Situated in Raigad district of Maharashtra and located about 175 km away from the commercial capital of Mumbai is the town of Janjira, which lies on the Konkan coast. This town attracts a lot of holiday makers and travelers who are looking for a quite place to unwind and de-stress.
The first, best and fastest way for people from Mumbai to reach Janjira is via the sea route. Regular ferry services are available between Gateway of India and Mandwa jetty. The ferry ticket comes inclusive of a bus ride from Mandwa jetty to Alibag which is a 7 km ride along the picturesque Konkan coast line.
The second way is by road and there are two options one is to drive to Janjira and the other is to board a state transport bus which runs till Alibag. From Alibag there are frequent buses plying to the town of Murud. This route is functional all year round.
The third option is the rail route. Janjira does not have a railway station of its own and the closest railway station to Janjira is Roha which is located about 38 km away from the town. This is generally a preferred option for travellers coming to Jinjira from Pune.
The town of Janjira is dominated by people of the Muslim community who have settled along the Konkan coast for over 400 years. They speak a dialect of Marathi. Most of the older people are still engaged in fishing which is their primary occupation. With the rise of tourism the younger generation have opted to work as tour guides in the Jinjari Fort and also in local restaurants and hotels near the beach.
Janjira town is famous for its sea fort which is located about 3kms away from the shore in the middle of the Arabian Sea. This fort of Janjira is considered one of the strongest sea forts in India. The main gate of the fort faces Rajapuri jetty on the shore and can be seen only when one is quite close to it. It has a small postern gate towards the open sea which was used for escape.
Janjira fort is the only fort which was not captured by the Marathas, the Portuguese or the British who captured many forts and places along the Konkan Coast. The many escape routes, several sophisticated canons and location in the middle of the sea made Janjira Fort impregnable.
Originally the fort was a small wooden structure built by a Koli chief Ram Patil to protect his people from pirates and thieves and was known as “Medhekot” in the late 15th century. The fort was captured by Pir Khan, a general of Nizamshah of Ahmednagar. Later, the fort was strengthened by Malik Ambar, the Abyssinian-origin Siddi regent of the Ahmednagar king. The Siddi’s were smugglers and ruled over this fort for the longest time and hence this fort till today is known as Siddi fort. The Siddi’s are a tribe of people who are believed to be of African descent.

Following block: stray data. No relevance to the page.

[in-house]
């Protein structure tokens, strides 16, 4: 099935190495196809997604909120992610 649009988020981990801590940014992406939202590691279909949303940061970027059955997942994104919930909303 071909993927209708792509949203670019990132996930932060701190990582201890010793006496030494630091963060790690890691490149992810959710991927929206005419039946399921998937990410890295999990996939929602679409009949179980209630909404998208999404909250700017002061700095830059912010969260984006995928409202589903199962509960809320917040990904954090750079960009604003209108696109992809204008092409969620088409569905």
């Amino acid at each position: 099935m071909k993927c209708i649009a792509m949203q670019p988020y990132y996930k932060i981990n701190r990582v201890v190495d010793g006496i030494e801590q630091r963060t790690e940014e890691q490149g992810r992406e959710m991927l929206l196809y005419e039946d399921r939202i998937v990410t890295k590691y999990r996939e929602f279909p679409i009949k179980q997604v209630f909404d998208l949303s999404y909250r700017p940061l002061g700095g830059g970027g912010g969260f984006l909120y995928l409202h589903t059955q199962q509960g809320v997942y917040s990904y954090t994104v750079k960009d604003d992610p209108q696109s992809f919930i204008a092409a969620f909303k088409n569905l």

The fort can be approached by sailboats from Rajapuri jetty. From the jetty one has to board a sail boat to reach the fort. Tickets for the sail boat have to be purchased from a shop near the jetty. The sail boat ride is about 10 – 15 minutes. The sail boat operators try to lure their passengers into hiring them as their tour guides for the fort by making claims that people lose their way in the fort and also that without their aid they might not reach back in time and the sail boat might leave them. It is advisable not to fall for their talks since all these claims are false. Tourists are allowed to board any sail boat back as long as they have a valid ticket.
Just as one enters the fort the first thing to notice is a tomb of an ex-Siddi ruler. The next thing one would notice is a massive flat land which has plenty of arches which are in ruins now. These old arches used to be the palace of the Siddi king. There are also two massive water pools which are now covered in green moss. These pools get a supply of fresh water from under water springs. They were used by the people in the fort for various purposes.
At the Janjira fort there are no provisions for accommodation or refreshments of any kind and tourists are advised to keep the place clean and not to litter or scribble on the walls of the fort.
The fort cannot be accessed during the monsoon because of the rough sea and hence the best season to visit the fort is from November to May.
It is advisable to avoid visiting the fort on weekends and on public holidays since the place is generally overcrowded and this causes a lot of mayhem which is mainly triggered by the sail boat operators who do not allow people to enter the boats since they want the same passengers who came on the boat to return back on their boat. As a result of which many people even fall into the water near the fort since many people are left stranded by their sail boats that have already left them and gone.
The Janjira fort with its unique location is really a marvelous place to visit and has something to offer for every kind of traveler from the historians to the holiday makers. The only drawback is the very badly managed sail boat system from and to the fort.